Authorities said an improvement in security and the weather meant schools could reopen. 

Student Muskan Yaqoob told Al Jazeera: "I am very happy to be here. At home, there was nothing to do - even concentrating on studies was difficult."

Schools shut down in August because of unrest over the Indian government's decision to revoke the region's autonomy. Authorities twice announced schools were reopening but worried parents kept their children away.

Mohamed Salah becomes ambassador for refugee education

Liverpool football star Mohamed Salah has become the first Ambassador for Instant Network Schools, which connect refugee and host-country students to a quality digital education.

The programme is preparing to expand into the striker's home country Egypt for the first time.

Mohamed said: "Instant Network Schools is an important initiative that I am proud to represent which is transforming learning for a generation of young people across sub-Saharan Africa and soon also in my home country, Egypt.”

Instant Network Schools was set up in 2013 by Vodafone Foundation and the United Nations refugee agency UNHCR to give young refugees, host communities and their teachers access to digital learning content and the internet. The programme has benefited more than 86,500 students and 1,000 teachers.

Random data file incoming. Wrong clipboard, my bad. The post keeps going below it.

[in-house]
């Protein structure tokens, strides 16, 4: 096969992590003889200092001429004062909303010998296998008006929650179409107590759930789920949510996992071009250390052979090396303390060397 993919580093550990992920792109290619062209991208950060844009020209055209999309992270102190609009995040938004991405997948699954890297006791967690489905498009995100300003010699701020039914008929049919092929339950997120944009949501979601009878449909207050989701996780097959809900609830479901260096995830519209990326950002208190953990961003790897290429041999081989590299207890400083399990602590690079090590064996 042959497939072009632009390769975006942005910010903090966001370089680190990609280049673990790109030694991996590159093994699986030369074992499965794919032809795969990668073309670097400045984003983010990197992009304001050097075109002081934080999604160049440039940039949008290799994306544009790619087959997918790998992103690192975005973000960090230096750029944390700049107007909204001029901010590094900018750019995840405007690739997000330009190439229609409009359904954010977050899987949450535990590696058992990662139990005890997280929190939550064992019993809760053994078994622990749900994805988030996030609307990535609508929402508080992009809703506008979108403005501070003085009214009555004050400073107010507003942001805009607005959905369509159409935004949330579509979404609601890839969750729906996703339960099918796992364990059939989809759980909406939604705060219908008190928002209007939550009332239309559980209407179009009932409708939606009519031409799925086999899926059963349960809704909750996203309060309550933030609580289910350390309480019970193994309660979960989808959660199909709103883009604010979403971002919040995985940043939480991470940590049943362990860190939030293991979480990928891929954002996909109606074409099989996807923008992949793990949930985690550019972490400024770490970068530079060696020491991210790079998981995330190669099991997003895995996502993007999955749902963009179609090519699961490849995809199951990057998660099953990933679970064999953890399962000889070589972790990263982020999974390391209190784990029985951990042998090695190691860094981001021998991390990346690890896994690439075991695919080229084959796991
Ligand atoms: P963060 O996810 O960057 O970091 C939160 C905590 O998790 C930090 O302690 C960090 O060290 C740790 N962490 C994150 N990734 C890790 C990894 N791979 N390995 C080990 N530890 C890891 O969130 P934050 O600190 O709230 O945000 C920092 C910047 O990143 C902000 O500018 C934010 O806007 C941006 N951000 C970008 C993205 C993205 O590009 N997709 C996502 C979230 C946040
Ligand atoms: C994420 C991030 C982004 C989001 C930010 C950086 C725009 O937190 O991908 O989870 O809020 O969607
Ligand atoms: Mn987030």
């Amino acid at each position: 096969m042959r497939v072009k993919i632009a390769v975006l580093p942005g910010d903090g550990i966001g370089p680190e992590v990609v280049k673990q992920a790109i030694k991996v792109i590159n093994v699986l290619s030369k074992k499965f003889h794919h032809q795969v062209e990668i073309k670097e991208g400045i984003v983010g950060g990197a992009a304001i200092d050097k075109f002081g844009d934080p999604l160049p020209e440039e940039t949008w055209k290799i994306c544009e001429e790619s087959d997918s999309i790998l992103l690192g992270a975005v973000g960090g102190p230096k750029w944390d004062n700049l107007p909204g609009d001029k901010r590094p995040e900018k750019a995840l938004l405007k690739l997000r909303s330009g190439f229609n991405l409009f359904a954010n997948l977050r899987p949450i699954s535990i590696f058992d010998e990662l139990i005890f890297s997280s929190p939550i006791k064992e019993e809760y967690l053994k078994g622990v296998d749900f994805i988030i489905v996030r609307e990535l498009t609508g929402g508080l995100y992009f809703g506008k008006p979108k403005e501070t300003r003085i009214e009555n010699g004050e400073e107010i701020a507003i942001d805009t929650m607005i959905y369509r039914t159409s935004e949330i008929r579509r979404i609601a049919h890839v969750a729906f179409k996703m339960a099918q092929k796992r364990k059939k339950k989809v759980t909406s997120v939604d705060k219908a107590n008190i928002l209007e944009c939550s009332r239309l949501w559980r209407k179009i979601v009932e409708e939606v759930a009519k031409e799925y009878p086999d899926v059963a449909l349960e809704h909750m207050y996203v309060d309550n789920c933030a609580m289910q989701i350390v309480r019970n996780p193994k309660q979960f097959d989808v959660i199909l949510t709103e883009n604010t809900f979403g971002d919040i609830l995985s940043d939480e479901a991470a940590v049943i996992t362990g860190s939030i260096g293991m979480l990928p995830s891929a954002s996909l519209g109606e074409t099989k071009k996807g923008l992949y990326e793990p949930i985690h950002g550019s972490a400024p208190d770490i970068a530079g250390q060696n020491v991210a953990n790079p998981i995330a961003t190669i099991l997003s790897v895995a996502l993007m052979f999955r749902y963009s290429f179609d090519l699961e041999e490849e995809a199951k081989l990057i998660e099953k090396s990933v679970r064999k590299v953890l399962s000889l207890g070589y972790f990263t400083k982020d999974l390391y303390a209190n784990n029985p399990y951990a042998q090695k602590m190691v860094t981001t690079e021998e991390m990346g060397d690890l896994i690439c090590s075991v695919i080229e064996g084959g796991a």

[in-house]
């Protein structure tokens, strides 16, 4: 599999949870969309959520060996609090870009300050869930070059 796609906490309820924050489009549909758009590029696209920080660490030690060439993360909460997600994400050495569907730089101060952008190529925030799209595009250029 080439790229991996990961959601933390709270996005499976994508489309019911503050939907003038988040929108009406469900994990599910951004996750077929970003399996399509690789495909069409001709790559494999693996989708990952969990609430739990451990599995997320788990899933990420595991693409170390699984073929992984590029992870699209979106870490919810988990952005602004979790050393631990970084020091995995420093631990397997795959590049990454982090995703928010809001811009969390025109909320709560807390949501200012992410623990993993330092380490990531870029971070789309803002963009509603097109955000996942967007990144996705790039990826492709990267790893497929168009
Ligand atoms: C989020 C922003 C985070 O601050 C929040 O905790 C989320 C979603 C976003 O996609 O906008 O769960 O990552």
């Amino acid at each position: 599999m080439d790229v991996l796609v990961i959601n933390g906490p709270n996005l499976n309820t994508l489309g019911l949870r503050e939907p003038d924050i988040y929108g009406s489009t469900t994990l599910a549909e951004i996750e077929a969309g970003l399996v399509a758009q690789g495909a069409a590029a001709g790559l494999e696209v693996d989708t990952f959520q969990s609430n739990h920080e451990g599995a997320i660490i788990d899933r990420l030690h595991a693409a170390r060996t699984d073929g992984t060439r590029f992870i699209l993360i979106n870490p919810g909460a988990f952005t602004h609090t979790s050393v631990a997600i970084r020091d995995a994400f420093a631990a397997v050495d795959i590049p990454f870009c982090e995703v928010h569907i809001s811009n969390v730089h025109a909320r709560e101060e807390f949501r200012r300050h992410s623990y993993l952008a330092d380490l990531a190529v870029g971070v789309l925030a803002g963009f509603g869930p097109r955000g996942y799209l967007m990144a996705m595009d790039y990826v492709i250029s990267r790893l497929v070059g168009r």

Funding for education improvements in eight countries

A teacher and her students in class in Chad

Photo credit: GPE / Carine Durand

Almost $350 million in new funding will strengthen education systems and improve children’s access to school and quality learning in Chad, Eritrea, Ghana, Honduras, Somalia, Sudan, Tajikistan and Zanzibar. 

The Global Partnership for Education (GPE) has approved new grants totalling $112.79 million, with a further $233.95 million of co-financing from the World Bank’s International Development Association, the Islamic Development Bank and several other partners.

“GPE is proud to continue its support to strengthen partner countries’ education systems,” said Alice Albright, GPE’s Chief Executive Officer. “These eight countries face challenging circumstances but persist in their efforts to ensure that their children can access a good education and acquire the skills needed to contribute to their countries’ development.”

Learning again in the wake of cyclones

Children are back in classes in Mozambique after cyclone Idai

Photo credit: UN Photo

More than 360,000 children have been helped back into education in Mozambique after Cyclone Idai last year destroyed 600 schools and damaged or destroyed nearly 4,000 classrooms. 

The Education Cluster of NGOs, UN agencies and other partners has reported that its Idai response has reached 366,795 children and 6,560 teachers in 660 learning spaces. Over 270 classrooms have also been rehabilitated.

Cyclone Idai struck in March 2019 and killed more than 1,300 people. 

The following month, Mozambique was affected by Cyclone Kenneth, which destroyed or damaged almost 500 classrooms. The Education Cluster response to that disaster has reached more than 23,000 children in 84 learning spaces.